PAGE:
Shocks to the system, such as those presently being brought forth by the current crisis, are not new to the healthcare industry. Although rare, the broader healthcare industry periodically experiences significant disruptive events. Such events most often serve as a catalyst for change and tend to shift or drastically accelerate prevailing trends in an otherwise deliberate industry. Such a disruption was last observed over 10 years ago beginning with the financial crisis and following soon after by the passing of the Patient Protection and Affordable Care Act in March 2010. The financial crisis, lasting from December 2007 through the summer of 2009, pushed many physicians to seek employment as the economic pressures challenged many small independent practices. A survey by the Medical Group Management Association in early 2009 found that almost 70 percent of physician practices were experiencing material declines in revenue, 66 percent were reducing their operating budgets, 59 percent were freezing staff hiring and 75 percent were seeing more uninsured patients.  Following the financial crisis, the Affordable Care Act was signed into law on March 23, 2010. A September 2016 study by the Physician Advocacy Institute found that between July 2012 and July 2015 (i.e. time period ensuing ACA implementation), the number of physicians employed by hospitals increased by nearly 50%.  Although the outcomes are far from decided, the short-term financial impact of the coronavirus pandemic are proving to be much more acute than the prior financial crisis to both health systems and physician practices. The current coronavirus pandemic could be considered a perfect storm. Its characteristics blend the economic challenges of the financial crisis with the market disruption caused by the sweeping changes resulting from the Affordable Care Act.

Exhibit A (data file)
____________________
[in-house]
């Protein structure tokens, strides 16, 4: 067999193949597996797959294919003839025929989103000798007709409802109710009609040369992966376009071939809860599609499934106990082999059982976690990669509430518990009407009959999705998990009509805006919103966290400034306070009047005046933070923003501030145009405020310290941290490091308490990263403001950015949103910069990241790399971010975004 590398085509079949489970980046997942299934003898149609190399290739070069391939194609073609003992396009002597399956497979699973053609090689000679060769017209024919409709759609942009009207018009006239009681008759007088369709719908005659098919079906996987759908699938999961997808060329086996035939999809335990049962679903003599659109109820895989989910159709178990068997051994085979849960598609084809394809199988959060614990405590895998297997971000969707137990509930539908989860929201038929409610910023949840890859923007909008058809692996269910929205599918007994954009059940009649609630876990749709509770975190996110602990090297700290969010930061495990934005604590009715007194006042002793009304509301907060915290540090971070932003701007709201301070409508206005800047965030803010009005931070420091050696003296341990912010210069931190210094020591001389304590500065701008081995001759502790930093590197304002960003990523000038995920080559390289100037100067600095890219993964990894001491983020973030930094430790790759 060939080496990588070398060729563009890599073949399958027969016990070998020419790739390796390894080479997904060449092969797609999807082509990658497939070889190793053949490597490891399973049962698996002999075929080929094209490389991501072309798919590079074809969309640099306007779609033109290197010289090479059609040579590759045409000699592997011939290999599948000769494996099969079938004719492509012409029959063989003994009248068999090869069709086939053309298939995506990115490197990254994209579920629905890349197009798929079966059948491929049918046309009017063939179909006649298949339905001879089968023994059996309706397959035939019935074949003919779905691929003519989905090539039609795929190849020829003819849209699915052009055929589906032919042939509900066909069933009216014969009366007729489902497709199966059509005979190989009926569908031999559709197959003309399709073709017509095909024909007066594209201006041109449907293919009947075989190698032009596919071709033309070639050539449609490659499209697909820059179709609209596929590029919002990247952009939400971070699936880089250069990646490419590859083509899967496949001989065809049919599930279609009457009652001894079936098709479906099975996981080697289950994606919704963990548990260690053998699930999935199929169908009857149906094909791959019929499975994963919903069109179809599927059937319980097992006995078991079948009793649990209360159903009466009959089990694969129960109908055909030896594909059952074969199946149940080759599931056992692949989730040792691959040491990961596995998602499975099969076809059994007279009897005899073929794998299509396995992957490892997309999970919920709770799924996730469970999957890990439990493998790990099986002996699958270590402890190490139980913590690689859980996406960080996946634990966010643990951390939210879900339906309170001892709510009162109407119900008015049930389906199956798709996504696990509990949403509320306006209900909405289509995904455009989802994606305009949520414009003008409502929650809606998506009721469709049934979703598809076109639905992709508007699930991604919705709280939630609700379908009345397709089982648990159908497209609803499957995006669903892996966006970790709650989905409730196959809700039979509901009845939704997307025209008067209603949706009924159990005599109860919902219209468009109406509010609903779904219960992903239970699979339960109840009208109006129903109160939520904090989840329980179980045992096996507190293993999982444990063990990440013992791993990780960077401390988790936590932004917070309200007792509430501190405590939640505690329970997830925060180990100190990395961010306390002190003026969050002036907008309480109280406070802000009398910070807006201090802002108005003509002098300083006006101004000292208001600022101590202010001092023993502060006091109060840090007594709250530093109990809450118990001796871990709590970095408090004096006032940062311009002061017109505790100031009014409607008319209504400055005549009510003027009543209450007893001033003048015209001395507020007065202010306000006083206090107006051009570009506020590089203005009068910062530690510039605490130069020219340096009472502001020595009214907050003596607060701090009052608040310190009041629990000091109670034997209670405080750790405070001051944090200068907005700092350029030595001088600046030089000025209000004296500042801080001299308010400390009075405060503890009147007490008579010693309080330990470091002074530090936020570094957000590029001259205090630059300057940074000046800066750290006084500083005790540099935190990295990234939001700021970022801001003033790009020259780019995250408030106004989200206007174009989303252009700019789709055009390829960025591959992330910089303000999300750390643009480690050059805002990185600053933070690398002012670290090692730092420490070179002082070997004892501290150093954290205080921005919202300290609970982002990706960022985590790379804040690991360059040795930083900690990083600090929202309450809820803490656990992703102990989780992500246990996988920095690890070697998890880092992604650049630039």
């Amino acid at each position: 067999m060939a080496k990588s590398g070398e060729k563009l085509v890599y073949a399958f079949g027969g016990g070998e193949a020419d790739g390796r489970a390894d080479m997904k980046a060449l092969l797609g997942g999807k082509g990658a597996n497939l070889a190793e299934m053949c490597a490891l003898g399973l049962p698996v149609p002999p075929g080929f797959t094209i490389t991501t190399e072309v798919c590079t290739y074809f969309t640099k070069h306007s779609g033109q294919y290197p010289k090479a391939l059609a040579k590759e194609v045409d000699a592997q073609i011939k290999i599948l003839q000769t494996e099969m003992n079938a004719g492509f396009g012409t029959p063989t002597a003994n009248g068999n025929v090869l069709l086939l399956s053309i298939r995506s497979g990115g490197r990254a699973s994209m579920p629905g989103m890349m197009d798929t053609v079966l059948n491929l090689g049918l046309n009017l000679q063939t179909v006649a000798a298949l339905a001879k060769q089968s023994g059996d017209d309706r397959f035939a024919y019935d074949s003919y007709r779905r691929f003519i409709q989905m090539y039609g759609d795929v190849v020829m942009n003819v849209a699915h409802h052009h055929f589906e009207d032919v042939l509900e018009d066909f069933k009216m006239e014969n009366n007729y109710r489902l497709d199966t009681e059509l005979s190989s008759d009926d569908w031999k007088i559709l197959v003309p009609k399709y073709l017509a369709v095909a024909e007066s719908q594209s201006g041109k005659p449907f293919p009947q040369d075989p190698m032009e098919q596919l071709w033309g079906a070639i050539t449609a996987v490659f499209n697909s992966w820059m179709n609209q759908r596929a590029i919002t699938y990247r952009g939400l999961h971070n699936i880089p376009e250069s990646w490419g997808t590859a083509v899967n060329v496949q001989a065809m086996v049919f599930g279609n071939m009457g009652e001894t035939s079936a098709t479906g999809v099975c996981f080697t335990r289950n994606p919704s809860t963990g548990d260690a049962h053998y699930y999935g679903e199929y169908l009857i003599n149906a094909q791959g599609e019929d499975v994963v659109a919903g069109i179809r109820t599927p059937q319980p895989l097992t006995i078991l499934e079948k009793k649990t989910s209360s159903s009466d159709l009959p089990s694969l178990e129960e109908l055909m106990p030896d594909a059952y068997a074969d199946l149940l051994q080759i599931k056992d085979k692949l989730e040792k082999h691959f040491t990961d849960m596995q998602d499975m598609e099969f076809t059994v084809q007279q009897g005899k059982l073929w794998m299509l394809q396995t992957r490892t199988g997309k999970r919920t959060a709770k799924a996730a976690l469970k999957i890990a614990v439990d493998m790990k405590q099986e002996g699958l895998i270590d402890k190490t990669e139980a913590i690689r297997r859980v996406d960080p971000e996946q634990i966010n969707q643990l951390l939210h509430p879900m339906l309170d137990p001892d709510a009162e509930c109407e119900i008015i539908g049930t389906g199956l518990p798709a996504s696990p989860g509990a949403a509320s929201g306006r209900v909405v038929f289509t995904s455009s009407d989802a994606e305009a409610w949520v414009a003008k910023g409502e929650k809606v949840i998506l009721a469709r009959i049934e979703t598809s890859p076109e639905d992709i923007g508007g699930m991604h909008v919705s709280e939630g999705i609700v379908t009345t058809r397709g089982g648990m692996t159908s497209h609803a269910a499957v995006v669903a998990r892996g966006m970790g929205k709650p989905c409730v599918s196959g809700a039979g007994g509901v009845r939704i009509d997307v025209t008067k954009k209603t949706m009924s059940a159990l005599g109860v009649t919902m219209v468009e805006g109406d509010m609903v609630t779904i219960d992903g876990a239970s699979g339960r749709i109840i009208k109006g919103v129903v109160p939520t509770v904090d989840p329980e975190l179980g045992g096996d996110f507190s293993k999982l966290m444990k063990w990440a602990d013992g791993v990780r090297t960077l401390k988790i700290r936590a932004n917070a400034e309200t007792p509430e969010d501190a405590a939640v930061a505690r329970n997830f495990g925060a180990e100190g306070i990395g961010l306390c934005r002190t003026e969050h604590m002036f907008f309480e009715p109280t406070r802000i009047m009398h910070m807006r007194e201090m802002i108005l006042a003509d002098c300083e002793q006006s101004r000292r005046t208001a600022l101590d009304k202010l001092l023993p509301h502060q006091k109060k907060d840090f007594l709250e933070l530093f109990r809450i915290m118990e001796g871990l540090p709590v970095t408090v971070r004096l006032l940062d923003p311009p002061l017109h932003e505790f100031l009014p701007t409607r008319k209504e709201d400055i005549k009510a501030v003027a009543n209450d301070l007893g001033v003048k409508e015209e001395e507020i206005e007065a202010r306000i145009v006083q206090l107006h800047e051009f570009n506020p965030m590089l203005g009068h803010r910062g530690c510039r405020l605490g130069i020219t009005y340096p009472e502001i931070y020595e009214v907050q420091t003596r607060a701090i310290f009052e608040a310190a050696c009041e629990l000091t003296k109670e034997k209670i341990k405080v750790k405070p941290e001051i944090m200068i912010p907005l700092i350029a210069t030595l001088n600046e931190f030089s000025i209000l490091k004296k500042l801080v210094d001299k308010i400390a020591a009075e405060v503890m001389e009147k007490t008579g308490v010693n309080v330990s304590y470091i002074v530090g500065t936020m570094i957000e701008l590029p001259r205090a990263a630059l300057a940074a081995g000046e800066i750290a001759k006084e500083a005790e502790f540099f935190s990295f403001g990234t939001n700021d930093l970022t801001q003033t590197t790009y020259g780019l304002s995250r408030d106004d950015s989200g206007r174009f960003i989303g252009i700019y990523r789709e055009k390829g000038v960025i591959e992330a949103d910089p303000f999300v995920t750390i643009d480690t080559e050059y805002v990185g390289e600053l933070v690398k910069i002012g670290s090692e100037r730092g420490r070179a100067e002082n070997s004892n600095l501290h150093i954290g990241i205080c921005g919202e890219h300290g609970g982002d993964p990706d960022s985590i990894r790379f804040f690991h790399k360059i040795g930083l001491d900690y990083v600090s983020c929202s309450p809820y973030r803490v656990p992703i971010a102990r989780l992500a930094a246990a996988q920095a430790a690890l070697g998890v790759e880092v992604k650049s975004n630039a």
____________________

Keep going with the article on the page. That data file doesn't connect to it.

A critical component of any healthy local healthcare delivery ecosystem is a stable physician workforce. As physician groups comply with CDC guidance for COVID-19, the underlying economics of these groups, as described above and which are inextricably tied to patient volume, are deteriorating. Similarly, health systems and hospitals are experiencing significant downturn in both their operating profits and in their investment returns. As a response and with an eye towards stabilizing their respective organizations, health systems and physician groups are actively engaging in enhanced communications to explore collaboration and alignment strategies. The immediate goal of these strategic discussions will be focused on organizational stability. Equally as important, however, should be the long-term goal to position both organizations to capitalize on market opportunities that are presented post-crisis. Like the disruptive events from the past, the COVID-19 crisis will be a catalyst for change that is likely to alter the healthcare provider landscape in many markets.
If your organization is having discussions and considering alignment with independent community physicians, please reach out to the VMG Health professionals above. We would enjoy the conversation and will be able to provide current market observations. Perspective and attitudes are constantly evolving, and each market is responding to the impacts of COVID-19 differently. Having an adviser who is experienced in providing flexible, forward thinking solutions while thoroughly understanding the significance of FMV in healthcare transactions is critical.